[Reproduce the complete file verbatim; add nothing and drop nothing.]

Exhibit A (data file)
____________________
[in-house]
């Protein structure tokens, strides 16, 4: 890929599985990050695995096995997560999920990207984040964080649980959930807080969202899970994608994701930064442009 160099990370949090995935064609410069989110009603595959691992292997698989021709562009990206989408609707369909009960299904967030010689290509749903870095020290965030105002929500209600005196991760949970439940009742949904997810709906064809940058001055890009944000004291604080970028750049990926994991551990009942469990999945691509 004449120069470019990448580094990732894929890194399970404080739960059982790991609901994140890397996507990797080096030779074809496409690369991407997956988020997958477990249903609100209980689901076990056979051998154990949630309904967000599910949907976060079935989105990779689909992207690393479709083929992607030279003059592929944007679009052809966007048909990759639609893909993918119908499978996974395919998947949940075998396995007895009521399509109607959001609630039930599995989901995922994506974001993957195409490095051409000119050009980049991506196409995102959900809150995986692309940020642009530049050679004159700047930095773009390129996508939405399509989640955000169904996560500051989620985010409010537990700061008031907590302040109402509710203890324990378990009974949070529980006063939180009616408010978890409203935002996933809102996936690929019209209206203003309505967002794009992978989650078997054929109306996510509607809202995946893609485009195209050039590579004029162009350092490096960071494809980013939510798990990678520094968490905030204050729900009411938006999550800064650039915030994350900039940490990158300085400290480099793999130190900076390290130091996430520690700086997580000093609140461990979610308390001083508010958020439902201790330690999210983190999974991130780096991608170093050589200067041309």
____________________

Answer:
[in-house]
């Protein structure tokens, strides 16, 4: 890929599985990050695995096995997560999920990207984040964080649980959930807080969202899970994608994701930064442009 160099990370949090995935064609410069989110009603595959691992292997698989021709562009990206989408609707369909009960299904967030010689290509749903870095020290965030105002929500209600005196991760949970439940009742949904997810709906064809940058001055890009944000004291604080970028750049990926994991551990009942469990999945691509 004449120069470019990448580094990732894929890194399970404080739960059982790991609901994140890397996507990797080096030779074809496409690369991407997956988020997958477990249903609100209980689901076990056979051998154990949630309904967000599910949907976060079935989105990779689909992207690393479709083929992607030279003059592929944007679009052809966007048909990759639609893909993918119908499978996974395919998947949940075998396995007895009521399509109607959001609630039930599995989901995922994506974001993957195409490095051409000119050009980049991506196409995102959900809150995986692309940020642009530049050679004159700047930095773009390129996508939405399509989640955000169904996560500051989620985010409010537990700061008031907590302040109402509710203890324990378990009974949070529980006063939180009616408010978890409203935002996933809102996936690929019209209206203003309505967002794009992978989650078997054929109306996510509607809202995946893609485009195209050039590579004029162009350092490096960071494809980013939510798990990678520094968490905030204050729900009411938006999550800064650039915030994350900039940490990158300085400290480099793999130190900076390290130091996430520690700086997580000093609140461990979610308390001083508010958020439902201790330690999210983190999974991130780096991608170093050589200067041309």